Saturday, 3 January 2015

Atheist Twaddle Versus the Real Deal

Disgusting Fellow Travellers

It's hard being an atheist these days.  There are a lot of dishonest folk amongst our ranks.  There are also a lot of sentimental "do gooders" attempting to make themselves feel good by blathering on about morals and ethical standards.  There are also masses of atheists who have Christian hangovers.  Consequently, when one heard of the "cloud" project to draft the Atheist Ten Commandments, one's reactions ranged from cringing with embarrassment to frustration at the obtuse confusion which presently reigns within our atheist ranks. 

Consequently, one feels obliged to write a brief commentary on the "Atheist Ten Commandments".

Firstly, one needs to divorce oneself from the ostentatious chutzpah contained in the title "Ten Commandments".  This is nothing more than a cheap attempt to ape the Christian's God.  We atheists don't believe in commandments of any sort which purport to define morals, or ethics, or right or wrong.  There are no commandments because there is no Commander.  There is no sin.  There is no moral evil--, at least not in any absolute sense.  Rather basic one would have thought, but these days foolishness appears to be bound up in the heart of the camp-following pop-atheist.  Far better, and exponentially more credible, would have been a title such as Atheist Ten Hypotheses--and even that gets mighty close to pretension.

1. Be open-minded and be willing to alter your beliefs with new evidence.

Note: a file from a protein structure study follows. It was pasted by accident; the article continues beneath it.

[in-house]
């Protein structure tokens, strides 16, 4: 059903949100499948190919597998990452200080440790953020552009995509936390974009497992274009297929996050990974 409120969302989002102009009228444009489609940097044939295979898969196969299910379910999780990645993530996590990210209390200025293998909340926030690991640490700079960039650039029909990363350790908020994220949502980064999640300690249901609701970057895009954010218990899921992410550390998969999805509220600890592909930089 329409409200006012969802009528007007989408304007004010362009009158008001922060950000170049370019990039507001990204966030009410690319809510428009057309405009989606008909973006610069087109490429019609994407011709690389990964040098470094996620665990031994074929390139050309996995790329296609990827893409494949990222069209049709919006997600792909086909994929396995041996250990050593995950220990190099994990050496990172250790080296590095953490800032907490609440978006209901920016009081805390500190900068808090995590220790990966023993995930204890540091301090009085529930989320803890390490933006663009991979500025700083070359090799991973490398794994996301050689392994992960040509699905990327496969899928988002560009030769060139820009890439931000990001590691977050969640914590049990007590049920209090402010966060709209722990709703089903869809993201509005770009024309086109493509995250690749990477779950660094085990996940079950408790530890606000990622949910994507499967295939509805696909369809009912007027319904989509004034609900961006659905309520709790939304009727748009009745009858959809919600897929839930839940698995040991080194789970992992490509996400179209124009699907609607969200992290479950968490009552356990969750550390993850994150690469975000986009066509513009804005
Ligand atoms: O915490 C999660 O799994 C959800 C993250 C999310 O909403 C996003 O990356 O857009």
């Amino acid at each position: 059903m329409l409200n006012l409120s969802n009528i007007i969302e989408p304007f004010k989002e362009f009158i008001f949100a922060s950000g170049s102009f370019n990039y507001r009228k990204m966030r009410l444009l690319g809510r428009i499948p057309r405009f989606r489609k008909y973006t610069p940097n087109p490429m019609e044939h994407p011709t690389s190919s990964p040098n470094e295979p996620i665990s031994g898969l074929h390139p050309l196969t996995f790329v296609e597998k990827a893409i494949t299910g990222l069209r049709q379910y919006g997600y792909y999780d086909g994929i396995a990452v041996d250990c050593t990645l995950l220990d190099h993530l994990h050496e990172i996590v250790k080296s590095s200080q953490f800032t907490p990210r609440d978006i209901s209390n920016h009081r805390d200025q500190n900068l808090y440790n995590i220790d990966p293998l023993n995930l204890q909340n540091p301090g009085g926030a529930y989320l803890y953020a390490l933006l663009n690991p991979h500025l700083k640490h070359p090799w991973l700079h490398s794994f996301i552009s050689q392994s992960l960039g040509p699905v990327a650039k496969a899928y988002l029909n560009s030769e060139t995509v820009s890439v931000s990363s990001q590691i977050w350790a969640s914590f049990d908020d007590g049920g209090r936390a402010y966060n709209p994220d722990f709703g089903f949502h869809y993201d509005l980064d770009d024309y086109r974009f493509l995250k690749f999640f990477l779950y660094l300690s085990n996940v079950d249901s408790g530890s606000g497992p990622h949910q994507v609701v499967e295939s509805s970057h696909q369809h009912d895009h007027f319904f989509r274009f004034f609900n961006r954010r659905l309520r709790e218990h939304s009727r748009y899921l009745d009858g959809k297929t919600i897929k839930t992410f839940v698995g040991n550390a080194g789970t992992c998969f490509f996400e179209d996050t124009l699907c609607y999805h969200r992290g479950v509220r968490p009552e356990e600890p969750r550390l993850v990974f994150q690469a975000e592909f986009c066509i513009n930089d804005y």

This is fine as far as it goes.
  But open-mindedness means that to be a serious card, carrying atheist, one has faced the somewhat unfortunate verity that one can never be certain about anything.  Face up to it.  Harden up.  Just as there is no absolute ethic, there is also no absolute epistemic certainty about anything.  To presume or posture otherwise is puerile.

Moreover, the true atheist will have a good handle on what constitutes "new evidence".  Unfortunately, what constitutes "new evidence" for oneself may not at all carry water for an atheist pretender.  To take a modern example: there is an outfit running around in Syria that is enslaving, raping, beheading, and torturing people as it endeavours to re-establish a Caliphate.  "New" evidence says they exist and the reports of their actions are neither propaganda nor exaggerations.  It seems we ought to be open-minded and willing to alter our present beliefs now that we are confronted with this evidence.  We have always thought that rape was wrong, but this is in service of a greater good.  Maybe our atheist nose wrinkling at rape has been a Christian hangover, now that there is evidence of a society being built upon systematic rape and subjugation of women. Who are we atheists to say that such a society is wrong.

Let's assume that one studies this evidence coming out of the Levant, and concludes that structuring society in the hierarchical ordering pattern applied by ISIS has certain merits that mean it ought to be seriously considered.  Let's imagine, further, that one changes one's stand to endorse rape in certain circumstances and for certain end-goal reasons.  To be genuinely open-minded in the face of this new evidence coming out of Syria is to be a true atheist.  But, dollars-to-donuts, most fellow-travelling atheists would not just baulk at such an adjustment or development in beliefs in the light of new evidence, they would take great offence.  Not serious atheists, you see. 

2. Strive to understand what is most likely to be true, not to believe what you wish to be true.

This working precept (at least the first part) gets close to the heart of the matter.   Truth is a bourgeois concept--a just so story we tell ourselves to make ourselves feel comfortable.  The hardcore atheist knows that there is no such thing as truth--neither cosmologically, morally, ethically--whatever.  At best there are only "likelihoods" which may be true, but possibly false.  The real object is power and how to get it. It's better to get power, before the already powerful get us.